Mangrove Forests

Mangroves are woody, specialized types of trees of the tropics that can live on the edge, where rainforests meet oceans. Found on sheltered coastlines and river deltas, they grow in brackish wetlands between land and sea where other plants can't grow. They protect the coastline and prevent erosion by collecting sediment from the rivers and streams and slowing down the flow of water. There are about

39.3 million acres of mangrove forests in the warm coastlines of tropical oceans all over the world. More than 10.5 million acres, or 27% of mangrove forests are found in
Southeast Asia.

Mangrove trees look as if they grow on stilts. The stilts are their specialized aerial roots which hold the trunk and leaves above the water line. Mangrove forests are affected by the rising and falling of the ocean's tides. The aerial roots and tap roots can filter out the salt in the brackish water they grow in. Support roots grow directly into the mud to anchor the tree. Other roots snake up and down with the upward loops rising above the salt water level. Salt crystals taken up by the roots are stored in the leaves. The mangrove rids itself of the salt by shedding its leaves after a while.

It is believed that the earliest species of mangroves came from the Southeast Asian region. There are more mangrove species in this region than anywhere else in the world. It is thought that seeds of the mangrove moved westward to India, East Africa and finally to Central and South America on ocean currents 23 to 66 million years ago. Mangroves of the Americas have similar but fewer species than those in Africa and far less than Southeast Asia. The specialized seeds of the mangroves are tough and float, and can travel great distances in salt water and take root far from its parent tree. The seeds germinate and grow into seedlings right on the parent tree. During this time they acquire the carbohydrates they need later to grow on their own. The tree eventually drops its seedlings, where they may take root in the mud below, or are swept out by the tide.

One of the most biologically diverse forests, mangrove forests are known as the "rainforests by the sea". The forests are the breeding grounds for fish, shrimp, prawns, crabs, shellfish and snails. Mud skippers are found in mangrove forests. The mudskipper has made adaptations so it can skim across the mud during low tide when the ground is uncovered in many places, traveling from puddle to puddle. Mangrove forests are also nesting sites for many shore birds and home to crab eating monkeys and proboscis monkeys, fishing cats, lizards, sea turtles, and many more animals. For many species of fruit bats, like the dawn bat, mangrove blossoms and fruit make up a large part of their diet.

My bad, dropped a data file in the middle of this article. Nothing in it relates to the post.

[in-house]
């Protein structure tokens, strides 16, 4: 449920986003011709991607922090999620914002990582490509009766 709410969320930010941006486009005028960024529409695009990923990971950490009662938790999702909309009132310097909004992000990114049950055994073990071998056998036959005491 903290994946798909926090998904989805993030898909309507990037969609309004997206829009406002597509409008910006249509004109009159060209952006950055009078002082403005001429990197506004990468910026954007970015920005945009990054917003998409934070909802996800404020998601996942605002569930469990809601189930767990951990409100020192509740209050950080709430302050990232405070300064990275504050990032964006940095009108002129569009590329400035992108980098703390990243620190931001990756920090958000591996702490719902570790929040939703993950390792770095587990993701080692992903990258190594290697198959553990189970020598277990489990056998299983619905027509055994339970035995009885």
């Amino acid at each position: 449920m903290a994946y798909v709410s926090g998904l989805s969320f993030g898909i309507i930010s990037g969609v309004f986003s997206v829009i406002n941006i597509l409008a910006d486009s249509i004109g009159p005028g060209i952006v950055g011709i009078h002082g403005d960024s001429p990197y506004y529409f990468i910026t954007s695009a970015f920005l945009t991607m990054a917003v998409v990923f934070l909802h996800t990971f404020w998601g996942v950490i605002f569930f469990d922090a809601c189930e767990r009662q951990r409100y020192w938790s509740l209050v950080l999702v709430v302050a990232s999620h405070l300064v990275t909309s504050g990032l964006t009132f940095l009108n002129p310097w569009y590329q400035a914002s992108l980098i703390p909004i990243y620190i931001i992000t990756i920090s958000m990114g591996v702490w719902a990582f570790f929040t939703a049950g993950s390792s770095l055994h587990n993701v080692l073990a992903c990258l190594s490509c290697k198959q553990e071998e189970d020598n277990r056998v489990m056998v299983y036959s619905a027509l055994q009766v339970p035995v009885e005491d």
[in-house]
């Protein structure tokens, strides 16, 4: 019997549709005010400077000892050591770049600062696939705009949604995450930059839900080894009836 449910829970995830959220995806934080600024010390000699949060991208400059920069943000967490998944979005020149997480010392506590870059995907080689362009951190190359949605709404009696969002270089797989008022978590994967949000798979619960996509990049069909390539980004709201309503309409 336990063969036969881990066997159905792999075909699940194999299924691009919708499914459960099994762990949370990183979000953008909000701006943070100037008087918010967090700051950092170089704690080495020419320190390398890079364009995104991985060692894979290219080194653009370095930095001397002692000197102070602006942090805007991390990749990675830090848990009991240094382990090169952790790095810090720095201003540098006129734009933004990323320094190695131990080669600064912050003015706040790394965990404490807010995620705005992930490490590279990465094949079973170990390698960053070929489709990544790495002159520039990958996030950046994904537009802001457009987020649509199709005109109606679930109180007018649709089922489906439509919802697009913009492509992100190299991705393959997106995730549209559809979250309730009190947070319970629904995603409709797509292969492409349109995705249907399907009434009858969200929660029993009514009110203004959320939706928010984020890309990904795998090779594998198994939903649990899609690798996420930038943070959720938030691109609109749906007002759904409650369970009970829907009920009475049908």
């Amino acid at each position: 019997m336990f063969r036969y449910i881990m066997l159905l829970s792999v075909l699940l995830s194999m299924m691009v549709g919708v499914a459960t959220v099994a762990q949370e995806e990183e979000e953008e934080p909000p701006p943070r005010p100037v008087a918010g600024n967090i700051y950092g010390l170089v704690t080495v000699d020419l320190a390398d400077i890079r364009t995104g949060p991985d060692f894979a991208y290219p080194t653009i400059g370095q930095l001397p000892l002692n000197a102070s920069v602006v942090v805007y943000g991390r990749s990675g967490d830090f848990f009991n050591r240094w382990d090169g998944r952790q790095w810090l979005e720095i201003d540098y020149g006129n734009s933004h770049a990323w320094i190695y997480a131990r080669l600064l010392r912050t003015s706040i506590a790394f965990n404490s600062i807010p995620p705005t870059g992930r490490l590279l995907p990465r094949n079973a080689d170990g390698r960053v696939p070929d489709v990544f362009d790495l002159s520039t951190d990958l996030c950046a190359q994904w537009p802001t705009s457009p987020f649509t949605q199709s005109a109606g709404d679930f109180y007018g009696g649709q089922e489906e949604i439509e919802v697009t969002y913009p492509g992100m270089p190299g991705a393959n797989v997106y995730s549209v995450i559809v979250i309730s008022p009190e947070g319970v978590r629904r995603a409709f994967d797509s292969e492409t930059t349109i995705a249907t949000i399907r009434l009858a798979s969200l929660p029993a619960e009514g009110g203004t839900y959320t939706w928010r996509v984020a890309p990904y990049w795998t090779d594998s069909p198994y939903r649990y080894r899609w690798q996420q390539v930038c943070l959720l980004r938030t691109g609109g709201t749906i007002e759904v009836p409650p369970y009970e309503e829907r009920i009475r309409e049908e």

Mangroves have a very specialised adaptations that enable them to live in salty waters. Breathing roots allow them to survive in anaerobic sediments. Buttresses and above-ground roots enable them to grow in unstable mud flats. Their foliage removes excess salt from the sap, and they conserve water to cope with periods of high salinity. Their seeds are bouyant to allow them to disperse and establish themselves in new areas.

Today mangrove forests are one of the most threatened habitats in the world. Mangrove roots are very susceptible to pollutants like crude oil clogging their lenticels, and continual flooding from artificial dikes and sea walls. Mangroves act as sinks which concentrate pollutants like sewage, toxic minerals and pesticides and herbicides. Over time the stress of the pollutants and reduced light kill large areas of mangroves forests. Mangrove wood also makes a superior kind of charcoal and many trees are being cut down to sustain local charcoal industries. Mangrove forests are also being filled in for developments and as a form of mosquito control.

Public awareness and education about the mangrove forests may help protect them. It is neccesary to involve local communities in managing and protecting their mangroves. Designated conservation areas may also save some of the forests. However, national governments have not been able to enforce laws and regulate development and industry to save the wetlands. Adequate provisions for conservation and restoration have not been included in development of the mangrove wetlands.


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Sasekumar, A. "Biotic Diversity and Ecology of the Mangrove Forest", (4/6/03)


World Biomes